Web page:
NCAA Implements New Sport-by-Sport Transgender Athlete Guidelines

Tomas Curcio, Staff Writer

On Jan. 19, the National Collegiate Athletic Association Board of Governors updated the organization’s policy regarding transgender college athletes. The policy—which went into effect immediately—will see usage during the 2022 winter championships beginning on Feb. 22. 

Based on recent changes by the International Olympic Committee, these new policies attempt to increase access to sports for transgender athletes while also maintaining fairness at the forefront.

The NCAA has also taken cues from the IOC as roughly 80% of U.S. Olympians either competed as college athletes or continue doing so; this marks an aim to align both organizations more closely.

Moreover, the NCAA has decided to approach the issue on a sport-by-sport basis where each sport has its own criteria, rather than an all-encompassing transgender athlete policy that applies to all sports.

The NCAA bases its criteria for each sport off of the national governing body of that sport, but if that sport does not have a national governing body, then that sport’s international federation will be followed; if no international federation for the sport exists, then the previously established International Olympic Committee policy applies.

International and national standards will also be taken into account by the NCAA Committee on Competitive Safeguards and Medical Aspects of Sports through reviewing and recommending any necessary changes to keep the sport fair and athletes safe as they see fit.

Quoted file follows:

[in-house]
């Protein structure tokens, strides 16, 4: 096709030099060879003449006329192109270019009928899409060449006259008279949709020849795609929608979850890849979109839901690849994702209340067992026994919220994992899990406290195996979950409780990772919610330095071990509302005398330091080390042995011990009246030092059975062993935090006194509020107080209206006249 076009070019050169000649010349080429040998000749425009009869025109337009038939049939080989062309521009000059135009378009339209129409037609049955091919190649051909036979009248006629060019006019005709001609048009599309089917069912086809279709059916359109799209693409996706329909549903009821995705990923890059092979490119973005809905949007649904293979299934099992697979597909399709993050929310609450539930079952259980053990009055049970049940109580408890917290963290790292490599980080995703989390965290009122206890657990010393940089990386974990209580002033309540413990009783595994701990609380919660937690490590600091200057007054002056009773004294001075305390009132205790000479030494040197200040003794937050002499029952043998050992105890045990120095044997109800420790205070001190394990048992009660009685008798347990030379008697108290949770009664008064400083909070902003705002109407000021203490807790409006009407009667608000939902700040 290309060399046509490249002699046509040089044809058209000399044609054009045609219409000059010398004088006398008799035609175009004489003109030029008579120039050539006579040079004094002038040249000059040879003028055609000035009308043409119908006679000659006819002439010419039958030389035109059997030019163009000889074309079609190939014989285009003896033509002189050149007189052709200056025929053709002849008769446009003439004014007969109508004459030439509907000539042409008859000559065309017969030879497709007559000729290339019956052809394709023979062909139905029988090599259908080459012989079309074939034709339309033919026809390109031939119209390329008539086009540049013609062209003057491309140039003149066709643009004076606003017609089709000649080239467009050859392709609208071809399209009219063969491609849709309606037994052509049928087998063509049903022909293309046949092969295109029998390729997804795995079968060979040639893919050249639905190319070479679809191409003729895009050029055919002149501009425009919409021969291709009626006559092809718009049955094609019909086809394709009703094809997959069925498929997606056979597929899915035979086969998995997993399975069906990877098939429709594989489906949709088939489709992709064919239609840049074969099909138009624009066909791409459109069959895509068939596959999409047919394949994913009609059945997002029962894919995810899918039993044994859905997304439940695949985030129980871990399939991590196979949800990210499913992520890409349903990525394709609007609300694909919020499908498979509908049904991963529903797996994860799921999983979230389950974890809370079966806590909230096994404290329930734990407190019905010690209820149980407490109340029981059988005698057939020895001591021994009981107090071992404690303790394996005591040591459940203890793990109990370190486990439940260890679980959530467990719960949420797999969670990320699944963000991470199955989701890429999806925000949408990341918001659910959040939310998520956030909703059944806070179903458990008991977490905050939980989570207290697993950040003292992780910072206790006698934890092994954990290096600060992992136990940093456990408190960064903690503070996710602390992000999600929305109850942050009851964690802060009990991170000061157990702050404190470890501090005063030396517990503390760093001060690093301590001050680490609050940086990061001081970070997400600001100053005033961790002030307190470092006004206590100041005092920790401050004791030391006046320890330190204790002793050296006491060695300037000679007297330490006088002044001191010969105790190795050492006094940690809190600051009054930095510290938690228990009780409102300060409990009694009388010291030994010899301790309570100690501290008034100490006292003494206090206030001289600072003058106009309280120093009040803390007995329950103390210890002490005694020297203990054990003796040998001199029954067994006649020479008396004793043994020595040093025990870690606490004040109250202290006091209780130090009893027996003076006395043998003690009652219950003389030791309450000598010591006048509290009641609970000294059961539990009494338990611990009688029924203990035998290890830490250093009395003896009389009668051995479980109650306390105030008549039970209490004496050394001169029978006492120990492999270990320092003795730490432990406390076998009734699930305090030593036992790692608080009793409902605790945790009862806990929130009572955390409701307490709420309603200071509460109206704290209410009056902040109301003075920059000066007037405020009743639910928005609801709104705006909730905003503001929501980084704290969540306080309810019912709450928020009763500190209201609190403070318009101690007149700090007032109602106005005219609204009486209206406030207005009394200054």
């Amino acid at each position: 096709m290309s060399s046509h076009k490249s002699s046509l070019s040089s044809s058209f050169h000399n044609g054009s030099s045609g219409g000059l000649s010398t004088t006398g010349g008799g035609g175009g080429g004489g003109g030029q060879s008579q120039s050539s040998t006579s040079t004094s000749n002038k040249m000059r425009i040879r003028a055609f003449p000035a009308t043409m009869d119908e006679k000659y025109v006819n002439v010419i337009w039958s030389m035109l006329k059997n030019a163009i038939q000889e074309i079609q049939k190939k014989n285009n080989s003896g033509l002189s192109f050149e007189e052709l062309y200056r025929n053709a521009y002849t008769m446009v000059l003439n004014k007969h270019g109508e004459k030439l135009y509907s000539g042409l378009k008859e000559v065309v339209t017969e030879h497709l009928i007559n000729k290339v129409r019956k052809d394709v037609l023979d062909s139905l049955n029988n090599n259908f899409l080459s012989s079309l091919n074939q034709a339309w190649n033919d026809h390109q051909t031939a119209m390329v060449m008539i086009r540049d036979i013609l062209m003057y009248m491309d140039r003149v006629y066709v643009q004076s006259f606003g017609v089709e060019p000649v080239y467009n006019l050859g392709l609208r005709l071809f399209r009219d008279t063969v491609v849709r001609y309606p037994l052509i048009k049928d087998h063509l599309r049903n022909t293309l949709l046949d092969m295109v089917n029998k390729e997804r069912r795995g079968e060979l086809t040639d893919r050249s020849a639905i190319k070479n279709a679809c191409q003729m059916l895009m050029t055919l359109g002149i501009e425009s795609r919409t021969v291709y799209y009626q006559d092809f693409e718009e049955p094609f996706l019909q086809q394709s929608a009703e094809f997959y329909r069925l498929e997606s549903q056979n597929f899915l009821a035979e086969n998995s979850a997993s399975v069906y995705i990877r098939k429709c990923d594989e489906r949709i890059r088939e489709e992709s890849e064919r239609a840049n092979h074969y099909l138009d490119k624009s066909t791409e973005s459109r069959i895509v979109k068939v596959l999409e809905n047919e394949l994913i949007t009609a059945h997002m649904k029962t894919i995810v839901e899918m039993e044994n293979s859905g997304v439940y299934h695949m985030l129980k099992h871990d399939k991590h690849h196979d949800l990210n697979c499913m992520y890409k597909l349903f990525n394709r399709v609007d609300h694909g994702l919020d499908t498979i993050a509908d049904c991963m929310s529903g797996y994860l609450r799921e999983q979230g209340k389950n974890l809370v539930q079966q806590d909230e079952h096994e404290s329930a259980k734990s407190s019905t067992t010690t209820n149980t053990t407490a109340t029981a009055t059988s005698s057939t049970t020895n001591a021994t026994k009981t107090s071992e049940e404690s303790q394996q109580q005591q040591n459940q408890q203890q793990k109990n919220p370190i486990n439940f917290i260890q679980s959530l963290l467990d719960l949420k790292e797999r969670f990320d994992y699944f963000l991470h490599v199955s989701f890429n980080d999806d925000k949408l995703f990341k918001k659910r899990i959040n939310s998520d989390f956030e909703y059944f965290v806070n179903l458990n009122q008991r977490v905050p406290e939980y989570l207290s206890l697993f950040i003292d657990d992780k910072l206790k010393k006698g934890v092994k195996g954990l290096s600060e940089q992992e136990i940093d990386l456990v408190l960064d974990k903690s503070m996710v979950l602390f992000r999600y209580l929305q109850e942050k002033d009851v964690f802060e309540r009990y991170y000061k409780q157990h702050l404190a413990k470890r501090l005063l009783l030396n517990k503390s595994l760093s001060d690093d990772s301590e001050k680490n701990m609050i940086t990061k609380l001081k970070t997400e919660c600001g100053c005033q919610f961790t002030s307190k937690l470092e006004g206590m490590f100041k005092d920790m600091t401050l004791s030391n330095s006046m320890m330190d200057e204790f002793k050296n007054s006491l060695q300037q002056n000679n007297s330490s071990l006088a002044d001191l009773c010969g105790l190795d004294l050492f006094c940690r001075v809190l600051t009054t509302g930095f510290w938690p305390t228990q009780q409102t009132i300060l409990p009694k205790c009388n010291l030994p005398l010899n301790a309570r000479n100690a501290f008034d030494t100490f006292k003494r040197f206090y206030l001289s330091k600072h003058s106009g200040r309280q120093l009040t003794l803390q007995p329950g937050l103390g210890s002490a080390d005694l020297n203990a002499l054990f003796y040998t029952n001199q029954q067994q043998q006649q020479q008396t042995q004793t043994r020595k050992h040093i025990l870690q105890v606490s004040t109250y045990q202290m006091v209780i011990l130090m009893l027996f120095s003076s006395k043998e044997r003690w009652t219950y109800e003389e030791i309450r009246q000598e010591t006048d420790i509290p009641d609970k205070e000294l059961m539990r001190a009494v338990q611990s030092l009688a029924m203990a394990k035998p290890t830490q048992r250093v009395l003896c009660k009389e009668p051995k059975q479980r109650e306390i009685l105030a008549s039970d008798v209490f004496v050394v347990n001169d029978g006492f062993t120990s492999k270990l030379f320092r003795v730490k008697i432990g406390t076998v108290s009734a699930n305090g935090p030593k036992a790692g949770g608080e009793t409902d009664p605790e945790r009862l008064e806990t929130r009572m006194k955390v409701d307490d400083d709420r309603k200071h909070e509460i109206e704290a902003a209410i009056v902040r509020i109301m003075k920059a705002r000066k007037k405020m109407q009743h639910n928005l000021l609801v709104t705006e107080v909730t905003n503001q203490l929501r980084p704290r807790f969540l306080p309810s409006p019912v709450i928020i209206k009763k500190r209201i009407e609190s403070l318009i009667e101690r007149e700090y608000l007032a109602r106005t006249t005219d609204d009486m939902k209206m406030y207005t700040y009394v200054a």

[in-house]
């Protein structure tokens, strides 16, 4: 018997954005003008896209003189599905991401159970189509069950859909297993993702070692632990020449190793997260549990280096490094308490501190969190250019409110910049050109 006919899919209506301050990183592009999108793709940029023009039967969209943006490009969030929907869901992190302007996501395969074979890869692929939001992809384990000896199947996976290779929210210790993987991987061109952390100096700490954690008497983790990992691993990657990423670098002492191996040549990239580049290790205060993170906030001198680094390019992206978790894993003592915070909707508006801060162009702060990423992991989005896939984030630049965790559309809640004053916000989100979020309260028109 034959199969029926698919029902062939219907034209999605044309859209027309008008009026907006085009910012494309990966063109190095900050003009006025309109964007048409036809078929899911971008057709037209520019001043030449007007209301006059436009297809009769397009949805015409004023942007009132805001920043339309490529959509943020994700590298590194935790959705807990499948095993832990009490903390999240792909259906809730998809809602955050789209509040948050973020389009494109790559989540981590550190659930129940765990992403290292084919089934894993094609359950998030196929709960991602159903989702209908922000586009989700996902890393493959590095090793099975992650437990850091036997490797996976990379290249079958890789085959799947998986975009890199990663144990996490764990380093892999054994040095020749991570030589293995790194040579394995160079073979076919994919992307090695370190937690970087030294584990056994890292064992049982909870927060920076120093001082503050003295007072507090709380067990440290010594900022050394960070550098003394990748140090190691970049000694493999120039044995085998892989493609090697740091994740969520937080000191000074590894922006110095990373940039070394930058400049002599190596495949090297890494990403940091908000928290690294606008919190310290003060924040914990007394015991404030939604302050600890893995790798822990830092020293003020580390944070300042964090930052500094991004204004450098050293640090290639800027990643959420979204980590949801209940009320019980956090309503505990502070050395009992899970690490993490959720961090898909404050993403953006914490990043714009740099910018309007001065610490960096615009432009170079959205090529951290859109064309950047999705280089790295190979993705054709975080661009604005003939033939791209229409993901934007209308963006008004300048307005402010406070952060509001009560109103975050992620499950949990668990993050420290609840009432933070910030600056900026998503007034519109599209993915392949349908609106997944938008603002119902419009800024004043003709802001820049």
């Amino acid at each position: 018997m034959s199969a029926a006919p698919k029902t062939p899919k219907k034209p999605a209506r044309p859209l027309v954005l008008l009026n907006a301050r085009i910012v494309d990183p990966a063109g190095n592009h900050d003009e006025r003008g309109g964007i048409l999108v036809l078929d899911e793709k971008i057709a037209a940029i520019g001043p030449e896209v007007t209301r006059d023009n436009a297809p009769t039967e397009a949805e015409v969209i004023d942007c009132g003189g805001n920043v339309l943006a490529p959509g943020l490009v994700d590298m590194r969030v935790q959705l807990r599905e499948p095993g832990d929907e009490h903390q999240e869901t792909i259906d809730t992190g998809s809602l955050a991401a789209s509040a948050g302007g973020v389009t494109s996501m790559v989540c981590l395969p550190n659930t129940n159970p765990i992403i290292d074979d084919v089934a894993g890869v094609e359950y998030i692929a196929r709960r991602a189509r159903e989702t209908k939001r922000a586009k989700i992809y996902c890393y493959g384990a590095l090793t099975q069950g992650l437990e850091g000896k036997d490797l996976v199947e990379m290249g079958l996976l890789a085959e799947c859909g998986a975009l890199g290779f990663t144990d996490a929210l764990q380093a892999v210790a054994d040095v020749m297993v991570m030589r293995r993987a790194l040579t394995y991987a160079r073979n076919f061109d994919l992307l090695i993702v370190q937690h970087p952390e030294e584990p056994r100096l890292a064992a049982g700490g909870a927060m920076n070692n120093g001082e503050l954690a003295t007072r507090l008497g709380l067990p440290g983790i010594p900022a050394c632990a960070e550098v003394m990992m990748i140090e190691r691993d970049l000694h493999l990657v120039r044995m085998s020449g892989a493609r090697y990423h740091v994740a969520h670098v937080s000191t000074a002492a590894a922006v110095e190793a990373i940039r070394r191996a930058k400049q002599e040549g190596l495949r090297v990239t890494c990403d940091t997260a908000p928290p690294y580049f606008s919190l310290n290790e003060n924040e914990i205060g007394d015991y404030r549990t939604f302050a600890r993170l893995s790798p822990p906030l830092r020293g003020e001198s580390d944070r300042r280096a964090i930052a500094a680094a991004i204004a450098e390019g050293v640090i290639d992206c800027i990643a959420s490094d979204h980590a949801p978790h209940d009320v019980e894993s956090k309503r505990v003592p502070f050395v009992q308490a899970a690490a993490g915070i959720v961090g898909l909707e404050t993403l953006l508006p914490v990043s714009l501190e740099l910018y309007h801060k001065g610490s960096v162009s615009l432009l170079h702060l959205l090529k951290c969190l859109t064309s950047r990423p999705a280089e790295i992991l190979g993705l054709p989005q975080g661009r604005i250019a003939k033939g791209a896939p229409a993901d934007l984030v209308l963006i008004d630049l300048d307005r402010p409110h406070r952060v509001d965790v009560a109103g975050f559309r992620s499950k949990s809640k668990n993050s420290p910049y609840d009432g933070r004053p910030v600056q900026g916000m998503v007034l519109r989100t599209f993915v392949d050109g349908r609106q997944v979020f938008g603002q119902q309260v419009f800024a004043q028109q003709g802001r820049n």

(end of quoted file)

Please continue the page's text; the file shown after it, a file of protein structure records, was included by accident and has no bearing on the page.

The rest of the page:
However, there lies a major issue in this: many organizations have yet to make a statement on transgender athletes. Many national, as well as international sports organizations, have yet to make a clear decision on how they handle transgender athletes within their sport. This leaves critics to say that the new policies have only made the process more confusing for both athletes and for the NCAA as a whole, due to the necessity of having to juggle so many different regulations for each sport.

Despite the issues, for the upcoming 2022 winter championships, athletes must measure testosterone levels four weeks before their respective sport begins. Into the 2022-2023 academic year, athletes must then measure testosterone levels at the beginning of the season, six months afterward and for four weeks before championship selections. The NCAA will have these new policies fully implemented for the 2023-2024 season.

These new NCAA guidelines have come into play after a new wave of state legislation across the U.S. which have seeked to limit as well as outright ban the legality of transgender women in public school and college sports. Currently, nine states have restrictions on transgender athletes, Florida included. As of yet, the NCAA has not made statements regarding these state restrictions.

Despite that, transgender collegiate athletes currently find themselves with an unsure future as critics berate those actively performing, and those seeking to perform find themselves confused by convoluted restrictions.